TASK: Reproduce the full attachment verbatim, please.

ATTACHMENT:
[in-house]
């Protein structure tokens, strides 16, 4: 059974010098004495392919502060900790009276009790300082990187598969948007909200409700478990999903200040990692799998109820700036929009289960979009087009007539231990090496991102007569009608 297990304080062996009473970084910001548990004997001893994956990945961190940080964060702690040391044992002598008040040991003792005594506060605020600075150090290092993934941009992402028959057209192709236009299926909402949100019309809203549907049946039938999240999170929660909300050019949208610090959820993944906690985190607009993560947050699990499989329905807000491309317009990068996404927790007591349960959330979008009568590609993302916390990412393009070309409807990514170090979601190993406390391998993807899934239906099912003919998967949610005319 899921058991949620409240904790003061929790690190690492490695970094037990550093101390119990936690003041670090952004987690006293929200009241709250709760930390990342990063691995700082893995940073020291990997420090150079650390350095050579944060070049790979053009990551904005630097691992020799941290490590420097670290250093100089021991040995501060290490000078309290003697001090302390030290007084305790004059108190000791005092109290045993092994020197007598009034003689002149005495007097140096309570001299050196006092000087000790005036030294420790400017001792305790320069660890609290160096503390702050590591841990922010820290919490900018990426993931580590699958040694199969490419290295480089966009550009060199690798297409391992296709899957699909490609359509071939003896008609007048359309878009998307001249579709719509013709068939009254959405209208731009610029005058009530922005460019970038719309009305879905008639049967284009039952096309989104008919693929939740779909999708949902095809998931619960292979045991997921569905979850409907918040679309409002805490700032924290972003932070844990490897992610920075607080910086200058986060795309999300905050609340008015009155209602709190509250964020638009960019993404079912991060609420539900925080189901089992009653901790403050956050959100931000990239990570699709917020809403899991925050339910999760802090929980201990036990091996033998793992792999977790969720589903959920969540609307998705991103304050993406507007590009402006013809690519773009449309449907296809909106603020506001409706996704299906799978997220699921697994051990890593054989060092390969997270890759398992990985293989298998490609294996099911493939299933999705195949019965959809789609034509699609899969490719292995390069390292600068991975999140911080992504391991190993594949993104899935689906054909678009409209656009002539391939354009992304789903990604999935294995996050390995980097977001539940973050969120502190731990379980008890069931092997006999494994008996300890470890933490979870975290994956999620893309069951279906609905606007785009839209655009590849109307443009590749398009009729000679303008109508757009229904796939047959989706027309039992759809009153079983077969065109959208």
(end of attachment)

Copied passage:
[in-house]
């Protein structure tokens, strides 16, 4: 059974010098004495392919502060900790009276009790300082990187598969948007909200409700478990999903200040990692799998109820700036929009289960979009087009007539231990090496991102007569009608 297990304080062996009473970084910001548990004997001893994956990945961190940080964060702690040391044992002598008040040991003792005594506060605020600075150090290092993934941009992402028959057209192709236009299926909402949100019309809203549907049946039938999240999170929660909300050019949208610090959820993944906690985190607009993560947050699990499989329905807000491309317009990068996404927790007591349960959330979008009568590609993302916390990412393009070309409807990514170090979601190993406390391998993807899934239906099912003919998967949610005319 899921058991949620409240904790003061929790690190690492490695970094037990550093101390119990936690003041670090952004987690006293929200009241709250709760930390990342990063691995700082893995940073020291990997420090150079650390350095050579944060070049790979053009990551904005630097691992020799941290490590420097670290250093100089021991040995501060290490000078309290003697001090302390030290007084305790004059108190000791005092109290045993092994020197007598009034003689002149005495007097140096309570001299050196006092000087000790005036030294420790400017001792305790320069660890609290160096503390702050590591841990922010820290919490900018990426993931580590699958040694199969490419290295480089966009550009060199690798297409391992296709899957699909490609359509071939003896008609007048359309878009998307001249579709719509013709068939009254959405209208731009610029005058009530922005460019970038719309009305879905008639049967284009039952096309989104008919693929939740779909999708949902095809998931619960292979045991997921569905979850409907918040679309409002805490700032924290972003932070844990490897992610920075607080910086200058986060795309999300905050609340008015009155209602709190509250964020638009960019993404079912991060609420539900925080189901089992009653901790403050956050959100931000990239990570699709917020809403899991925050339910999760802090929980201990036990091996033998793992792999977790969720589903959920969540609307998705991103304050993406507007590009402006013809690519773009449309449907296809909106603020506001409706996704299906799978997220699921697994051990890593054989060092390969997270890759398992990985293989298998490609294996099911493939299933999705195949019965959809789609034509699609899969490719292995390069390292600068991975999140911080992504391991190993594949993104899935689906054909678009409209656009002539391939354009992304789903990604999935294995996050390995980097977001539940973050969120502190731990379980008890069931092997006999494994008996300890470890933490979870975290994956999620893309069951279906609905606007785009839209655009590849109307443009590749398009009729000679303008109508757009229904796939047959989706027309039992759809009153079983077969065109959208």